The Alaska Marine Highway System ferry Lituya provides regular service between Metlakatla Indian Community and Ketchikan. (KRBD file photo by Leila Kheiry)

The Alaska Marine Highway System could shut down this spring.

A little-known budget provision will pull about $23 million out of the system’s spending for this fiscal year. It’s to make up for a shortfall in state health-care funding.

Pat Pitney, the governor’s budget director, described the problem in a Sept. 19 letter to House and Senate finance leaders.

Sitka Republican Sen. Bert Stedman told those at the Southeast Conference’s annual meeting in Haines that lawmakers should fix the problem.

Otherwise, the ferry system will run out of money in April.

“They will not have the authority to run the system if the Legislature does not appropriate the money, period,” he said.

If the funding isn’t replaced, the ferry system will have to wait until the new budget year, which begins in July, to resume sailings.

Transportation Commissioner Marc Luiken doesn’t expect that to happen.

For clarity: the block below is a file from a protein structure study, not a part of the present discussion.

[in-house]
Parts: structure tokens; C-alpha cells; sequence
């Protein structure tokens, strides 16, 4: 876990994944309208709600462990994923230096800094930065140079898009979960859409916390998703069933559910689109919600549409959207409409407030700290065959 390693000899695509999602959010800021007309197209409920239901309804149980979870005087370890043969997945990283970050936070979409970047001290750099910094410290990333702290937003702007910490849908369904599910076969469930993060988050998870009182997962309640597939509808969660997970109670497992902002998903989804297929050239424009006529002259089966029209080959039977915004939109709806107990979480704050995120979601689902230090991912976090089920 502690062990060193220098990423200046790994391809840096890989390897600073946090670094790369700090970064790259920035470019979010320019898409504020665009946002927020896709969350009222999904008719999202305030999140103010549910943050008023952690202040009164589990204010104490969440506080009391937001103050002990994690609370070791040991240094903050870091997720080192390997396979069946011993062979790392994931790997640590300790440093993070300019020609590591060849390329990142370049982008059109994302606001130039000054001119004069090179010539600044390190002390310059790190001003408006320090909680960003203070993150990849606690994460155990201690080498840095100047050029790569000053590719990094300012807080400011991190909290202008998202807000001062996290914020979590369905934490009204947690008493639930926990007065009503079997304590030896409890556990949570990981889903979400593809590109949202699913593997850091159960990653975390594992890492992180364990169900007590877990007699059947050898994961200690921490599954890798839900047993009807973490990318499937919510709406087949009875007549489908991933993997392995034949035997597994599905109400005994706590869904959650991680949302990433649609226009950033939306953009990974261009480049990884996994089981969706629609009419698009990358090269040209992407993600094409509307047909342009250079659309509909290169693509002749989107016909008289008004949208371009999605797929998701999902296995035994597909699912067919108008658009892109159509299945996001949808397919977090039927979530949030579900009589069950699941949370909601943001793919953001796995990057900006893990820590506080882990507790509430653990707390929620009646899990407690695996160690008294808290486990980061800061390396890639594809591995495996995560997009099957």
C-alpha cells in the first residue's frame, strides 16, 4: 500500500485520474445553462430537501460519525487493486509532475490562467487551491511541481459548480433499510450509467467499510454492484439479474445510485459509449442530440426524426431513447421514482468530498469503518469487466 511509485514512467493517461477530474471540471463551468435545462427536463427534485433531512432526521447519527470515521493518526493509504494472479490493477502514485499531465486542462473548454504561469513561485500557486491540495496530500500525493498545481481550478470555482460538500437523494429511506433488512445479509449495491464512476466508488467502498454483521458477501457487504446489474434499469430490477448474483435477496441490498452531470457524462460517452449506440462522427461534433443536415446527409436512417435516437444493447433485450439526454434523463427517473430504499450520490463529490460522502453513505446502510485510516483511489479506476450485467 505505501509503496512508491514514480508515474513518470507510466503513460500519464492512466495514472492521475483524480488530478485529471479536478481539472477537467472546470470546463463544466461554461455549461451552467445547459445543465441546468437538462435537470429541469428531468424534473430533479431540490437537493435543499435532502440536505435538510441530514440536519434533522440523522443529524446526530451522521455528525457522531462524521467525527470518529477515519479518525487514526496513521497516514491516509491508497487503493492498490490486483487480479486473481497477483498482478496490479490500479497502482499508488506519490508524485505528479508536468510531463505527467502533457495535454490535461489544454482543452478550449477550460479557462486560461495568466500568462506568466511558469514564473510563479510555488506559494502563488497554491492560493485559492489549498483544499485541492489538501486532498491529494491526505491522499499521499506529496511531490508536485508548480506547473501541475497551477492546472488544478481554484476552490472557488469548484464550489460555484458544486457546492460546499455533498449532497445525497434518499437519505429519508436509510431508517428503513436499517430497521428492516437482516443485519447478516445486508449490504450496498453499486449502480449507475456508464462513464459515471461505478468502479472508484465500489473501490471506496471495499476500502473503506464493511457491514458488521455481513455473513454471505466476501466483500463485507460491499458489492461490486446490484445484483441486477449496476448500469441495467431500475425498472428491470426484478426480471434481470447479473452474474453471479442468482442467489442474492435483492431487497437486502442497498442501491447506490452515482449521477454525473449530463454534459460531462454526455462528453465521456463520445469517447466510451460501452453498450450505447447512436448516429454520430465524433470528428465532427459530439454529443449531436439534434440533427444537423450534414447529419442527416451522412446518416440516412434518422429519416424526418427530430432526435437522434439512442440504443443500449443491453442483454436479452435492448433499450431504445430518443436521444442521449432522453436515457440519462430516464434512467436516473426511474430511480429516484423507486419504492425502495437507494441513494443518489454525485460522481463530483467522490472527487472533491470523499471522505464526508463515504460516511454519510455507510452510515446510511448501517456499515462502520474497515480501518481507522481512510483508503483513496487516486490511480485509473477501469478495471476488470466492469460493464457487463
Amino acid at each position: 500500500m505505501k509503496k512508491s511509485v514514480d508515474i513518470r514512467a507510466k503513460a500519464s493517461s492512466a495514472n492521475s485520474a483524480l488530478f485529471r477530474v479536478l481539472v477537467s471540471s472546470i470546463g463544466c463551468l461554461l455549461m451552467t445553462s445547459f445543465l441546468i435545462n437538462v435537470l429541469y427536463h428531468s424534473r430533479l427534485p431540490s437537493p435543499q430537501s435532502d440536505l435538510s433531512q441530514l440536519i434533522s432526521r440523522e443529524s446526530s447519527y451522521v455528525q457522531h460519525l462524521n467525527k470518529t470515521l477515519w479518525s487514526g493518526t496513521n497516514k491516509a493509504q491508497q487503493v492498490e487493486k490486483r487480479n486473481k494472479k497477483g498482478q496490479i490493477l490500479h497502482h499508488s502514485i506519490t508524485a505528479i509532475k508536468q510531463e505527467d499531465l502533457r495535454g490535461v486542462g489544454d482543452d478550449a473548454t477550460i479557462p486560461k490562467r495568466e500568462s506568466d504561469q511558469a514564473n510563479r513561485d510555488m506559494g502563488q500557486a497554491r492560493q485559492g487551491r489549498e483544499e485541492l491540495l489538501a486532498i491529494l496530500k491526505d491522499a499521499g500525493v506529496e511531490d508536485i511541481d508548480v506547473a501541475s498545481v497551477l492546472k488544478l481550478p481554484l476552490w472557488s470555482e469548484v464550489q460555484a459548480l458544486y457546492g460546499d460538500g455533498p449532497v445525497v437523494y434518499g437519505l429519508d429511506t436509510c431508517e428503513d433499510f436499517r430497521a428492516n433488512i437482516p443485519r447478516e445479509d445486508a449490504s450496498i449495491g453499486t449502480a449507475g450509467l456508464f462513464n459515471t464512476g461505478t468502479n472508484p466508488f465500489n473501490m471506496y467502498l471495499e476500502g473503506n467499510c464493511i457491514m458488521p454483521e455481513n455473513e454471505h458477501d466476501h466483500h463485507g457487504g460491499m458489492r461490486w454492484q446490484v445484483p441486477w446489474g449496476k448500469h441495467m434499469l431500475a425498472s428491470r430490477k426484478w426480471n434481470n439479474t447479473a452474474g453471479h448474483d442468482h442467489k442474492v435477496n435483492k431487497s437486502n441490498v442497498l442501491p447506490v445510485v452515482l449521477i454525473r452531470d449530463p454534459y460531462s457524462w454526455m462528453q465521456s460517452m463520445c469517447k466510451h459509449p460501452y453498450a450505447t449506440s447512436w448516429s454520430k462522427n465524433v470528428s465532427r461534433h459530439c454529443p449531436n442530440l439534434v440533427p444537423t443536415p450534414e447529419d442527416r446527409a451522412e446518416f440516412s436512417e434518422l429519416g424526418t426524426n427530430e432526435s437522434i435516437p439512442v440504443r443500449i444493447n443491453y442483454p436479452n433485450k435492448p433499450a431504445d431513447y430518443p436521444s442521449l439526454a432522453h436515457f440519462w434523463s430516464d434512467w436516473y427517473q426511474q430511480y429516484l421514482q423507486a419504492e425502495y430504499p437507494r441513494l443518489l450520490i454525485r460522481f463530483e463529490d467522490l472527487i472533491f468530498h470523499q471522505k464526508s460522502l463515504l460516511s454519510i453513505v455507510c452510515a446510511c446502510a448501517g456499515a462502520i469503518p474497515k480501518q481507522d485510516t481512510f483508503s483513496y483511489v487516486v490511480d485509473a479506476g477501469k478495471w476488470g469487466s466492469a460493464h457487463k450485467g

“I think what we need to really focus on – and this is certainly what the administration is going to be focusing on – is how do we restore that funding,” he said. “How do we make sure that that funding is there, so we can continue to fulfill that commitment that we have to coastal Alaskans?”

Pitney detailed the shortfall in her letter.

She said a spending bill meant to plug budget holes called for a marine highway account to fill those gaps if there wasn’t enough money. So when Medicaid spending was higher than planned, the $30 million ferry account lost around three-quarters of its balance.

Pitney’s letter doesn’t assign blame.

But Stedman pointed to Senate budget-writers who think the ferry system is too expensive.

“Two years ago, roughly, there was some language put in the operating budget,” he said. “And I’ve got to hand it to the guys. They were very creative in the skullduggery and the downright sleazy budgeting that went on. It got by the Department of Law, it got by the administration, it got by my office and it was triggered this year.”

Stedman said the $23 million cut represents about a third of the direct funding provided by the Legislature. Other funds come from ticket sales and other revenues.

Pitney said the governor will seek to restore the funding through a supplemental budget bill when the Legislature convenes early next year.

Stedman said it will take a strong effort by the governor and the state House to get it through.